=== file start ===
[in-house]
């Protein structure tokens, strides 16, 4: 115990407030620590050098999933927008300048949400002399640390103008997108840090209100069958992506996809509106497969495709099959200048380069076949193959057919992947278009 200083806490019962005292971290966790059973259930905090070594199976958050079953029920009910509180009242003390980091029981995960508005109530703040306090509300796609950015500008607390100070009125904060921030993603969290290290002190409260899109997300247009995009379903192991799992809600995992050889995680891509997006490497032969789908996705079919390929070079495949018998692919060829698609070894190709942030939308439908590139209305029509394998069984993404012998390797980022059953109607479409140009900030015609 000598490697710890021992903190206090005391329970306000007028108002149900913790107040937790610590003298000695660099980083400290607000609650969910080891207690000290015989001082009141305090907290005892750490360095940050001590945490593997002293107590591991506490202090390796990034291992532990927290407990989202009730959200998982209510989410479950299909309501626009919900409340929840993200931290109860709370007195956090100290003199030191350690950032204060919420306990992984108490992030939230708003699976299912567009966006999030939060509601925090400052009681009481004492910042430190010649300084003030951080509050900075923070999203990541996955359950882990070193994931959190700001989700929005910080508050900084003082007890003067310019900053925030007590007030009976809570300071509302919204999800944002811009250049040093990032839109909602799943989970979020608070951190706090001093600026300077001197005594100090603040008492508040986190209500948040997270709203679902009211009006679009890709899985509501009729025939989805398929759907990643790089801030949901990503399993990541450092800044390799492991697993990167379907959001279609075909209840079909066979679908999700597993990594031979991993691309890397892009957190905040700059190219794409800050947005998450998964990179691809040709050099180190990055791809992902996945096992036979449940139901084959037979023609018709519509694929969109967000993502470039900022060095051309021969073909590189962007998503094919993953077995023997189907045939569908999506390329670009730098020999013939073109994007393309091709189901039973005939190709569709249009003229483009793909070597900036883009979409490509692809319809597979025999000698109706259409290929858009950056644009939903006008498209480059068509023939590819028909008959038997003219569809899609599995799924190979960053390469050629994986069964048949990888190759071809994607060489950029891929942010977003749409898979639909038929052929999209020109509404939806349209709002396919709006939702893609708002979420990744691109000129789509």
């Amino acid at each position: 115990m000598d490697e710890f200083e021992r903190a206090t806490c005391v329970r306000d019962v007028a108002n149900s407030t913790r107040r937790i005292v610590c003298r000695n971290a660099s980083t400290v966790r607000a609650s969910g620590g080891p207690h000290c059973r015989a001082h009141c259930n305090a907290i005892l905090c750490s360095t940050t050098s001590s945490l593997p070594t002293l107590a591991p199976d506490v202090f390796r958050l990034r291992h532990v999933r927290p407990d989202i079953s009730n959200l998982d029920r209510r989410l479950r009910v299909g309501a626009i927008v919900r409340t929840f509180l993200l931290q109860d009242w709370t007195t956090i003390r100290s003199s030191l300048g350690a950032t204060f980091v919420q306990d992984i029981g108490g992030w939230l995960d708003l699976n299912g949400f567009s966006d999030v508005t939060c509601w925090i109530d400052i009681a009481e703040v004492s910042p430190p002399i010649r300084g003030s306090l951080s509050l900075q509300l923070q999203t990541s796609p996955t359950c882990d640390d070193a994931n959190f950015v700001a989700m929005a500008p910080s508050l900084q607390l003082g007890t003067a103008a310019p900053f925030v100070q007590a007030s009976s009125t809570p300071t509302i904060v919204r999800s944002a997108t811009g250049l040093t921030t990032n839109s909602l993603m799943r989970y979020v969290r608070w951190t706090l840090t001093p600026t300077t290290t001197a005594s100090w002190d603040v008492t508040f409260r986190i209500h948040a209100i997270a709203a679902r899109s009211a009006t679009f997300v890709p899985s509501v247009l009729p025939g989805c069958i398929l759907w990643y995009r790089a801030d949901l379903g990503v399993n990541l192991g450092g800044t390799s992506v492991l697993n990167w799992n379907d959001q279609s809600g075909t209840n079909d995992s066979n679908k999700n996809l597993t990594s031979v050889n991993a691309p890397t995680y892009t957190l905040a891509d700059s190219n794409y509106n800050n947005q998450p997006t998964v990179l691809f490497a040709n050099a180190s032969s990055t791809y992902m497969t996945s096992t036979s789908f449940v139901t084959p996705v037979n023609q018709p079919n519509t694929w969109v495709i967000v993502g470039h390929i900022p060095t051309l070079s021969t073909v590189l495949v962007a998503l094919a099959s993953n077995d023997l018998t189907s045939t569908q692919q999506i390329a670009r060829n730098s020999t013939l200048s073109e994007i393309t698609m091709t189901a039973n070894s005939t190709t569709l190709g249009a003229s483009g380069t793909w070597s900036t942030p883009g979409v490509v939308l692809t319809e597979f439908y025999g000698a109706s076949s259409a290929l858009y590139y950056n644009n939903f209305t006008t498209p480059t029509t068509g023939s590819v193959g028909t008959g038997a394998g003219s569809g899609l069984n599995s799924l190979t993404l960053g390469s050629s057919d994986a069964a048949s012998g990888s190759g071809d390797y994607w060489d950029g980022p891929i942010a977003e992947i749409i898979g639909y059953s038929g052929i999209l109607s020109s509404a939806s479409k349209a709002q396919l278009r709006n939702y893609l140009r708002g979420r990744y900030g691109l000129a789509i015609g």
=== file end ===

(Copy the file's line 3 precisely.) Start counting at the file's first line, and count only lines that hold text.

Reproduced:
């Amino acid at each position: 115990m000598d490697e710890f200083e021992r903190a206090t806490c005391v329970r306000d019962v007028a108002n149900s407030t913790r107040r937790i005292v610590c003298r000695n971290a660099s980083t400290v966790r607000a609650s969910g620590g080891p207690h000290c059973r015989a001082h009141c259930n305090a907290i005892l905090c750490s360095t940050t050098s001590s945490l593997p070594t002293l107590a591991p199976d506490v202090f390796r958050l990034r291992h532990v999933r927290p407990d989202i079953s009730n959200l998982d029920r209510r989410l479950r009910v299909g309501a626009i927008v919900r409340t929840f509180l993200l931290q109860d009242w709370t007195t956090i003390r100290s003199s030191l300048g350690a950032t204060f980091v919420q306990d992984i029981g108490g992030w939230l995960d708003l699976n299912g949400f567009s966006d999030v508005t939060c509601w925090i109530d400052i009681a009481e703040v004492s910042p430190p002399i010649r300084g003030s306090l951080s509050l900075q509300l923070q999203t990541s796609p996955t359950c882990d640390d070193a994931n959190f950015v700001a989700m929005a500008p910080s508050l900084q607390l003082g007890t003067a103008a310019p900053f925030v100070q007590a007030s009976s009125t809570p300071t509302i904060v919204r999800s944002a997108t811009g250049l040093t921030t990032n839109s909602l993603m799943r989970y979020v969290r608070w951190t706090l840090t001093p600026t300077t290290t001197a005594s100090w002190d603040v008492t508040f409260r986190i209500h948040a209100i997270a709203a679902r899109s009211a009006t679009f997300v890709p899985s509501v247009l009729p025939g989805c069958i398929l759907w990643y995009r790089a801030d949901l379903g990503v399993n990541l192991g450092g800044t390799s992506v492991l697993n990167w799992n379907d959001q279609s809600g075909t209840n079909d995992s066979n679908k999700n996809l597993t990594s031979v050889n991993a691309p890397t995680y892009t957190l905040a891509d700059s190219n794409y509106n800050n947005q998450p997006t998964v990179l691809f490497a040709n050099a180190s032969s990055t791809y992902m497969t996945s096992t036979s789908f449940v139901t084959p996705v037979n023609q018709p079919n519509t694929w969109v495709i967000v993502g470039h390929i900022p060095t051309l070079s021969t073909v590189l495949v962007a998503l094919a099959s993953n077995d023997l018998t189907s045939t569908q692919q999506i390329a670009r060829n730098s020999t013939l200048s073109e994007i393309t698609m091709t189901a039973n070894s005939t190709t569709l190709g249009a003229s483009g380069t793909w070597s900036t942030p883009g979409v490509v939308l692809t319809e597979f439908y025999g000698a109706s076949s259409a290929l858009y590139y950056n644009n939903f209305t006008t498209p480059t029509t068509g023939s590819v193959g028909t008959g038997a394998g003219s569809g899609l069984n599995s799924l190979t993404l960053g390469s050629s057919d994986a069964a048949s012998g990888s190759g071809d390797y994607w060489d950029g980022p891929i942010a977003e992947i749409i898979g639909y059953s038929g052929i999209l109607s020109s509404a939806s479409k349209a709002q396919l278009r709006n939702y893609l140009r708002g979420r990744y900030g691109l000129a789509i015609g």